In that same breath the failure was so total and absolute that to blame Johnson is to miss the point. Because no-shows and stumbles happen, those bad days at the course where it seems like there are higher forces at work and for some reason they are working against you. But, save for a miraculous weekend, the Ryder Cup road slump will reach 34 years. Why this continues to keep happening is a point of great consternation for those around the American club, for there’s no easy answer … and maybe there’s no answer. If there was, it would have been answered long ago.
That in itself is problematic, and it has nothing to do with rooting interests. The American road existential crisis has an expiration date, and at some point in the very near future if that crisis isn’t rectified it begs the question why it’s worth caring about a result that seems preordained. The next few days, the very essence of the Ryder Cup—what it is, where it’s going, what it means—will be put to test.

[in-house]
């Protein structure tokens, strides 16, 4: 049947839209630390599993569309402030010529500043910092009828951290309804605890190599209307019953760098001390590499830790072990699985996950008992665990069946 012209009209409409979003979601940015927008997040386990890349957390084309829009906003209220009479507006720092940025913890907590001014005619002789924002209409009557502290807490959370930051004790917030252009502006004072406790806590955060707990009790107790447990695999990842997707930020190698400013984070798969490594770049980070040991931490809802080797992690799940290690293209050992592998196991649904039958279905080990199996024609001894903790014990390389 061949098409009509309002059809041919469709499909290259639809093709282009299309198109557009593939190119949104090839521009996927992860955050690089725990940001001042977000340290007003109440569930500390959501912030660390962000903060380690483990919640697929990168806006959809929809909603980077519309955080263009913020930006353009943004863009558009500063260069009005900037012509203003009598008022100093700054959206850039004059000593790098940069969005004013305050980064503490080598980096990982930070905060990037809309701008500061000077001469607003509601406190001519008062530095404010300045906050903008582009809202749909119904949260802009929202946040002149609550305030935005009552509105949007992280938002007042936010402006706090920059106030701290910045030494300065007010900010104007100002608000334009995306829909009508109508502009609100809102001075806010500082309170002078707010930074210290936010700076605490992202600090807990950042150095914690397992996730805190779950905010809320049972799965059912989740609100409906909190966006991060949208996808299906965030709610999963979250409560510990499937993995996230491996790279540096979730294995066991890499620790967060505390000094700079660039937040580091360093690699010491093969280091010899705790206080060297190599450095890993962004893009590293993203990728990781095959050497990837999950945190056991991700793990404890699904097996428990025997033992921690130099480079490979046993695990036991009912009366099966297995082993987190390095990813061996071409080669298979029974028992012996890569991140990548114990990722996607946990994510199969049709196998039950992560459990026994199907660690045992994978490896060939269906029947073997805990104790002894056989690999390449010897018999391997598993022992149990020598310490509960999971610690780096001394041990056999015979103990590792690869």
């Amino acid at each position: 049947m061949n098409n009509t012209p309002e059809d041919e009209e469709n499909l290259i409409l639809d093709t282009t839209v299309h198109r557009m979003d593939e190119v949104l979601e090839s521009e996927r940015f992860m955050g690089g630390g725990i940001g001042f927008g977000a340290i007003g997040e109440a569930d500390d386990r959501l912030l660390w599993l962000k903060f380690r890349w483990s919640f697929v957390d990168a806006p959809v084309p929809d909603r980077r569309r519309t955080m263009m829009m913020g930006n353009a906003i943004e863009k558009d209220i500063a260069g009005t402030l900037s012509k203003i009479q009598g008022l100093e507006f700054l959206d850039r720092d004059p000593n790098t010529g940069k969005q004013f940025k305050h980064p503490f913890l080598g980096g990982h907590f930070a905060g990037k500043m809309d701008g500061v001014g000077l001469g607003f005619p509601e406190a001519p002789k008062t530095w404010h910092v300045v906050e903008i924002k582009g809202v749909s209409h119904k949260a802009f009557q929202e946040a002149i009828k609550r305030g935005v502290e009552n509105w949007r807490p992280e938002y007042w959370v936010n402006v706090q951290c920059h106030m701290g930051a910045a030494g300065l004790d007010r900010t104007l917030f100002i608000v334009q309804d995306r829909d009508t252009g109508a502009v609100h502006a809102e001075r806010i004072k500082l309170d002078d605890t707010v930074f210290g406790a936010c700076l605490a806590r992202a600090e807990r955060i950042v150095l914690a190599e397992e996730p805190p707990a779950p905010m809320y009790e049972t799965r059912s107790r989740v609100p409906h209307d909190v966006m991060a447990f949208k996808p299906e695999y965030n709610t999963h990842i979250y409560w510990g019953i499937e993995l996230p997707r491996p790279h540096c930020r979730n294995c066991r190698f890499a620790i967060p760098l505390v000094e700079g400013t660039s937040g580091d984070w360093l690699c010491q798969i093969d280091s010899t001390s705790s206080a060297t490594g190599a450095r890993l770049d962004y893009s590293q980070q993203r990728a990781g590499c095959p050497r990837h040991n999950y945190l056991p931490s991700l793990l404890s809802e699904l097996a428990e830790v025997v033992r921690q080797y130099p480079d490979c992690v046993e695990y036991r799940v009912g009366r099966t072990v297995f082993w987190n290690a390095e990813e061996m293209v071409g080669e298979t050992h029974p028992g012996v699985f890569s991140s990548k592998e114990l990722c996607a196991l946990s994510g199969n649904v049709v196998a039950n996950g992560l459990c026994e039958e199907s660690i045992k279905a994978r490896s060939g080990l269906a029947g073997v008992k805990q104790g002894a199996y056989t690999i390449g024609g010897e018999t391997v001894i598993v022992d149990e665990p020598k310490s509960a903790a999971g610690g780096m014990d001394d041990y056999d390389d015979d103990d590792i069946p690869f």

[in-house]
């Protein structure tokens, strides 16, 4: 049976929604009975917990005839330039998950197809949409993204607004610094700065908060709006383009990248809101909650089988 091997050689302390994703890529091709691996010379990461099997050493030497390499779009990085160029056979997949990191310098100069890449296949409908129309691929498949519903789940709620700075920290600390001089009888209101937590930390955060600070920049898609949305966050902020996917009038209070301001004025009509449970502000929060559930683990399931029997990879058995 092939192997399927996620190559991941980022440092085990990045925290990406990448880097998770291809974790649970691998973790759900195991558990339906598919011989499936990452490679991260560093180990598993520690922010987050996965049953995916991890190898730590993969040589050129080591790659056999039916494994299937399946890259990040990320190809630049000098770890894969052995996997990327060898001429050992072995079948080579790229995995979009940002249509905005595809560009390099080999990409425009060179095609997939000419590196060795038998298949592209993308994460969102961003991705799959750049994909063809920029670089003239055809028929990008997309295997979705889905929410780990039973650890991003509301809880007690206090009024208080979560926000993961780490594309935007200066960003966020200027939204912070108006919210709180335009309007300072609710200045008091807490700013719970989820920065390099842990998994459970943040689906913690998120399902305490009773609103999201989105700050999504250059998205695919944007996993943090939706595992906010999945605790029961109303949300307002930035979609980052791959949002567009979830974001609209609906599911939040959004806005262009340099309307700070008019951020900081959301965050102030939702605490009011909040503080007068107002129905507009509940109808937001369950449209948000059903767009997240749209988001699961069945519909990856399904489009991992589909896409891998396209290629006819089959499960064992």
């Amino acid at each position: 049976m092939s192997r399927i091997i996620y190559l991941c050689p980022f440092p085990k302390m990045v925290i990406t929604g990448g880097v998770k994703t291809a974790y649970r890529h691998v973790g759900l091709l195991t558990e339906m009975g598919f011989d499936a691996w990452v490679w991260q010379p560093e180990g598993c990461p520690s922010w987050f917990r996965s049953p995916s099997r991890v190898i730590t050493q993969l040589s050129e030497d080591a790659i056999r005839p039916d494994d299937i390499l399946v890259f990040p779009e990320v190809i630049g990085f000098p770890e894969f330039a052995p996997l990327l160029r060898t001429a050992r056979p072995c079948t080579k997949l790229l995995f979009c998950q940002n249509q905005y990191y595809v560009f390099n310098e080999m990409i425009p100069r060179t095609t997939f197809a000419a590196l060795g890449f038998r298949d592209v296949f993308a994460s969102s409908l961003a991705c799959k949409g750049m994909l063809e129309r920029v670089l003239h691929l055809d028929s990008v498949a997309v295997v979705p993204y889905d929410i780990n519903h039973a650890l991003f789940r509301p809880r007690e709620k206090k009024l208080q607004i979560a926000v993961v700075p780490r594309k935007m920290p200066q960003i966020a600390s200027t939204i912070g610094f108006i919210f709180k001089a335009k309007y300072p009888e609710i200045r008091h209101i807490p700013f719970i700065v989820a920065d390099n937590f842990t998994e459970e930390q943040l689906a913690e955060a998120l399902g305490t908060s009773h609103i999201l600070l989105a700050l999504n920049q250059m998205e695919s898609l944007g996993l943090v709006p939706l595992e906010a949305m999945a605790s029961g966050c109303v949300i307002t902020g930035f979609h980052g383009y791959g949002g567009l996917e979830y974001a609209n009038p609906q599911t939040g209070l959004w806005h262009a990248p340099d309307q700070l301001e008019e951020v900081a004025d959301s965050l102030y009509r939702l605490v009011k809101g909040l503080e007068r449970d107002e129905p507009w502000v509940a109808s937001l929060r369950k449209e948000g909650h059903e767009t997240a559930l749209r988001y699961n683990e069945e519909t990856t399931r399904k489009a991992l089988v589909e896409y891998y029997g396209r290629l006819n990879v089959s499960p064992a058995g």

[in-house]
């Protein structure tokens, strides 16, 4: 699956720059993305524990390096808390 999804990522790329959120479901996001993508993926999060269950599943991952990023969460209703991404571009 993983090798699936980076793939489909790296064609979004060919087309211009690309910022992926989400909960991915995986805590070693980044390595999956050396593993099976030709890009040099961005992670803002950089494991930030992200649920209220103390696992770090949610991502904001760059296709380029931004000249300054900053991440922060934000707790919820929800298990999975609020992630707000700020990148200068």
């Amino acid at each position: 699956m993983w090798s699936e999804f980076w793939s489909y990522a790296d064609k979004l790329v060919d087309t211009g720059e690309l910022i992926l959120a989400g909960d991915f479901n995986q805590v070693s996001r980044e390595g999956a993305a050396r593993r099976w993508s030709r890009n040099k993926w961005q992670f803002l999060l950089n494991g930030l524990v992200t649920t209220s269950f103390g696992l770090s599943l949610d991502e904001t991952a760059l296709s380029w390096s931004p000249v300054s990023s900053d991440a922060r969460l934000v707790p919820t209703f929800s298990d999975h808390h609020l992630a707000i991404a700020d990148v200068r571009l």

For what it’s worth, the Americans were not signaling surrender on Friday night. “Just keep fighting. You never know what's going to happen,” Koepka said. “Still got a long day tomorrow. You never know what can happen. I mean, the same thing could happen, I guess it's just a matter of momentum. But we've got to go out in the first session and play well, that's for sure.”
Added Johnson: “Today's done, and there's more opportunity out there, 28 percent-ish of a tournament is done, so we've got 72 percent left. That is a lot of opportunity, which makes for, you know, I would say just an ability to go out and show off and show the true character of this team, which I've been very proud of since the very beginning.”
Following his round Spieth went to the range to chase the sun. He was a man at work, a man trying to chase away the demons we all saw but only he knew, a man doing whatever he could in the face of the inevitable. He was there until the sun told him to go home. As Spieth left he was serenaded by the sounds of a deejay less than 200 yards away in the fan village, who was playing “Mr. Brightside” with the volume turned to 10.